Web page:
The weekly meetings and training exercises for members of the Childers Rural Fire Brigade have been suspended.
However, the group, like others across the region, remains active and available to respond to call outs.
First Officer with the Brigade, Jeffrey Maeyke, said the group had been instructed to observe required protocols in relation to Covid-19 public health directives.
“It has to be remembered that rural brigades are comprised of community volunteers so it’s imperative we observe maximum safety requirements for their welfare,” he said.
“Our group normally meets at the Childers station every Tuesday night for training and we also hold a meeting once a month.
Training program interrupted
“The decision to suspend these training nights has impacted a number of new volunteers who are working through their training to enable them to become active members of our team.”
First Officer Maeyke said there are around 30 volunteers associated with the Childers Rural Fire Brigade.
“We had upwards of a dozen more who expressed interest in joining with many commencing the required training,” he said.
“In recent days I have been advised that there may be avenues available for these people to continue and complete the required training hours.”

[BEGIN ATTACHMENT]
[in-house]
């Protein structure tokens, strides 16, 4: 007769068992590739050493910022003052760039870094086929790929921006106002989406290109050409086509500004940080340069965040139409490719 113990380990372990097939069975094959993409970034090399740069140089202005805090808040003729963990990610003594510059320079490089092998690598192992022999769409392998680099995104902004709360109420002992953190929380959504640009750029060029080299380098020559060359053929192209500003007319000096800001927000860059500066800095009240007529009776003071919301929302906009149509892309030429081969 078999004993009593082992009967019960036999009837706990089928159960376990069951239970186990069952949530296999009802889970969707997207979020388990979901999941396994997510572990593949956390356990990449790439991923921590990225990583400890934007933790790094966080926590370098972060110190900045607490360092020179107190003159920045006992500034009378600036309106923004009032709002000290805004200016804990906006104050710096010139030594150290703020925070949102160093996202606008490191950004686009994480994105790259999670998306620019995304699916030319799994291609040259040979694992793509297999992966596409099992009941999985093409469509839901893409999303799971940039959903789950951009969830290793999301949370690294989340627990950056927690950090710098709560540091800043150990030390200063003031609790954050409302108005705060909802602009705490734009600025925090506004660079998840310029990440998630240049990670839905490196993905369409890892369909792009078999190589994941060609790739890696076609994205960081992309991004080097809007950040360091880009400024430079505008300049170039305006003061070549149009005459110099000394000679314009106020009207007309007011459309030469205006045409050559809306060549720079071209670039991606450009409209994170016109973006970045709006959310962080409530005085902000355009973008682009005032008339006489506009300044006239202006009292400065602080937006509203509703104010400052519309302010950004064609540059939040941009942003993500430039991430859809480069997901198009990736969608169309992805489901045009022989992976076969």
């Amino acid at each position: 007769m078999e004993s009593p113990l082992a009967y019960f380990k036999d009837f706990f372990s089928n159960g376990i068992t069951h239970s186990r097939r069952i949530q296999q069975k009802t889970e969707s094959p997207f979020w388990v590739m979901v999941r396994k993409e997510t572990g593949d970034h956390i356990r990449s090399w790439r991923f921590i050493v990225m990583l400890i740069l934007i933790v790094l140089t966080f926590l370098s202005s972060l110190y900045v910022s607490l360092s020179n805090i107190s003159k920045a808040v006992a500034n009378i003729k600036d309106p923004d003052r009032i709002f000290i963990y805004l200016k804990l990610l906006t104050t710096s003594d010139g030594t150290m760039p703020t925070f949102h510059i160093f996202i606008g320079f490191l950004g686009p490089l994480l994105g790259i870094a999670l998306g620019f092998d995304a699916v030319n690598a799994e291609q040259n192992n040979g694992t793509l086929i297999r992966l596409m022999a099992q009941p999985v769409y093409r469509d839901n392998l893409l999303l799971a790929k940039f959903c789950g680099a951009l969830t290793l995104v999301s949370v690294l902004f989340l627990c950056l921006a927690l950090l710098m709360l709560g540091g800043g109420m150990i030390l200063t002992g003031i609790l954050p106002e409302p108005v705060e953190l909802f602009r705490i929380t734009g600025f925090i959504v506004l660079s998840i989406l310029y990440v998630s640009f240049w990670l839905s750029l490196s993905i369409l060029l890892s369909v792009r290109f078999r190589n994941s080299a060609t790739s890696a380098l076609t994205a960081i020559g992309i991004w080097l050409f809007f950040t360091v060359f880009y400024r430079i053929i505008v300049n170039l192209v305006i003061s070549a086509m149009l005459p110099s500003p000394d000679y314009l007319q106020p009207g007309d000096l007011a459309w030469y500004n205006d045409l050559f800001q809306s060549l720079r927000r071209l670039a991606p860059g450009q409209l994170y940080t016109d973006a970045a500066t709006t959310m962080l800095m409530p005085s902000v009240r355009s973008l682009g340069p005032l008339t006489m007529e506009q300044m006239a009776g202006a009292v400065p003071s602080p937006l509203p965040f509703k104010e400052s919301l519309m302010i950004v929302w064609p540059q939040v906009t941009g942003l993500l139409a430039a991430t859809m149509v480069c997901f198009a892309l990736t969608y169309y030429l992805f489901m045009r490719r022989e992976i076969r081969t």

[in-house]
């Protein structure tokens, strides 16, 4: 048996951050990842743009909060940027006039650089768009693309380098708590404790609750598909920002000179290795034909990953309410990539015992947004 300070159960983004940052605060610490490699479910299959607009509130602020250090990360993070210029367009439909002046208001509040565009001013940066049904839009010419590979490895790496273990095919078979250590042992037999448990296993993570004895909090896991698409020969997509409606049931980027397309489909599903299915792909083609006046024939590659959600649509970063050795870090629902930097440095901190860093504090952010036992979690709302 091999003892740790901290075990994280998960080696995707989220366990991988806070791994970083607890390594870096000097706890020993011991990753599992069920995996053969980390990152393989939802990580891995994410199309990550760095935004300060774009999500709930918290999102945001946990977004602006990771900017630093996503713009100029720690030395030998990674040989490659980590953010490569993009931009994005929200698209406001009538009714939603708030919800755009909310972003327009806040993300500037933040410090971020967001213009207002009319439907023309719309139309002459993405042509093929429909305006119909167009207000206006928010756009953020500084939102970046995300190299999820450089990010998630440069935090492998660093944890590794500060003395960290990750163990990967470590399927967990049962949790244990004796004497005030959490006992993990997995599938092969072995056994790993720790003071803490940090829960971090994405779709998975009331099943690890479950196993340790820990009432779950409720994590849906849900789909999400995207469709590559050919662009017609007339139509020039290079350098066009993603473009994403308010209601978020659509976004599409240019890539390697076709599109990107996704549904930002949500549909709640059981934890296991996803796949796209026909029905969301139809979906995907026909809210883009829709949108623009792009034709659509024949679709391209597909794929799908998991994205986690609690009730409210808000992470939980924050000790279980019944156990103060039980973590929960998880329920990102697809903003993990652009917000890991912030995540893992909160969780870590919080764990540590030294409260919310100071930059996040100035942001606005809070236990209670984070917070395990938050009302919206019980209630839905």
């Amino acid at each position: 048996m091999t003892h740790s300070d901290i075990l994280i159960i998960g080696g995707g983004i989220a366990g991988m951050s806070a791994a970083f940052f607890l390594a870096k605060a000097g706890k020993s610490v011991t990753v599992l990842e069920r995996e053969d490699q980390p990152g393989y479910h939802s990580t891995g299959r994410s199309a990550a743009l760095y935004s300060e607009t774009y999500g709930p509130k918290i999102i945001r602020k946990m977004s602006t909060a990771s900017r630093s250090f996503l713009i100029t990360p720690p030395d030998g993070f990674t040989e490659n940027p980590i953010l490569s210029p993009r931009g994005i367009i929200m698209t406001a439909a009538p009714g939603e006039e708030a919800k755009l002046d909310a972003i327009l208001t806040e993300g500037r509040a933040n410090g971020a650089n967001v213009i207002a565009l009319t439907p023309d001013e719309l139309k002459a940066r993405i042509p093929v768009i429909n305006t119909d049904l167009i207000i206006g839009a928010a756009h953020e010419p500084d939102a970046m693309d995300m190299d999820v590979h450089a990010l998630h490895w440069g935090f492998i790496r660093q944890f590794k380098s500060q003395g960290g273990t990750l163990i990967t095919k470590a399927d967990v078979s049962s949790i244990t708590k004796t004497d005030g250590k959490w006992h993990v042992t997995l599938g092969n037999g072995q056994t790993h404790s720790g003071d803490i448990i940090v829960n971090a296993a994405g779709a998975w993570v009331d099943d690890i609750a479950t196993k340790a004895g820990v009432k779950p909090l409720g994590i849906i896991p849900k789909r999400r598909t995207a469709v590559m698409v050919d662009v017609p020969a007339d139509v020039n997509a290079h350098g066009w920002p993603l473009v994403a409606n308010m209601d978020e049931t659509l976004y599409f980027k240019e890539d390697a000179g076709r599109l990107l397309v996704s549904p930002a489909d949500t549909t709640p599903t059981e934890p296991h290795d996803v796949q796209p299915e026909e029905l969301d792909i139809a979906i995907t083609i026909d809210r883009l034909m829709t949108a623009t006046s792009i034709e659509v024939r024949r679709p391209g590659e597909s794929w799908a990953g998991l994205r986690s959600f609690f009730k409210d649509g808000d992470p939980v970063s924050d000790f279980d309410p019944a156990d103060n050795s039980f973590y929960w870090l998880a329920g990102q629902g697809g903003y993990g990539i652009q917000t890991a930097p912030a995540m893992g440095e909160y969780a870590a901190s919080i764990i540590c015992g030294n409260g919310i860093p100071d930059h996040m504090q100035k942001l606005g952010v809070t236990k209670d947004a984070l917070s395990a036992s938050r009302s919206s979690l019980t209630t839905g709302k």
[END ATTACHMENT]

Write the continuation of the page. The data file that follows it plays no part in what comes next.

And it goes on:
He said rural brigades and firefighters in general across the region had attained some prominence following the heavy workload from the fires of late last year, particularly around Woodgate and the Isis River Forestry area.
“I know those events have inspired some people to want to come on board and to contribute as volunteer fire fighters.”
First Officer Maeyke said the Childers Rural Brigade was very well equipped with two heavy duty 4WD attack vehicles among their appliances.
The trucks are purpose built to cater to what could be considered unique circumstances within the local operational area.
Unit equipped with great appliances
“They are very robust vehicles with a high capacity 500 litre water tank. The Hino we received about three years ago cost around a quarter of a million dollars but was custom-built to cater to our demographic which involves incidents caused through cane fires,” he said.
Long serving Childers fireman Colin “Curl” Santacaterina said the rural brigade remained well-prepared to assist with any required response.
“Curl”, who has been a fireman for more than 40 years, said the local rural brigades had a core of very well-trained and experienced volunteers.
While “Curl” is in the twilight of his service as a fireman, his vast experience and the good habits and practices he follows remain invaluable to the less experienced.
His experience extends to the Childers Backpacker Hostel blaze in June 2000 where he was one of the first on the scene to fight the fire that ultimately claimed 15 lives.
“While the current pandemic has disrupted our normal training routines residents across the region can be assured the rural brigades are ready to respond to any call out. “You just don’t forget the basics of your training,” he said.
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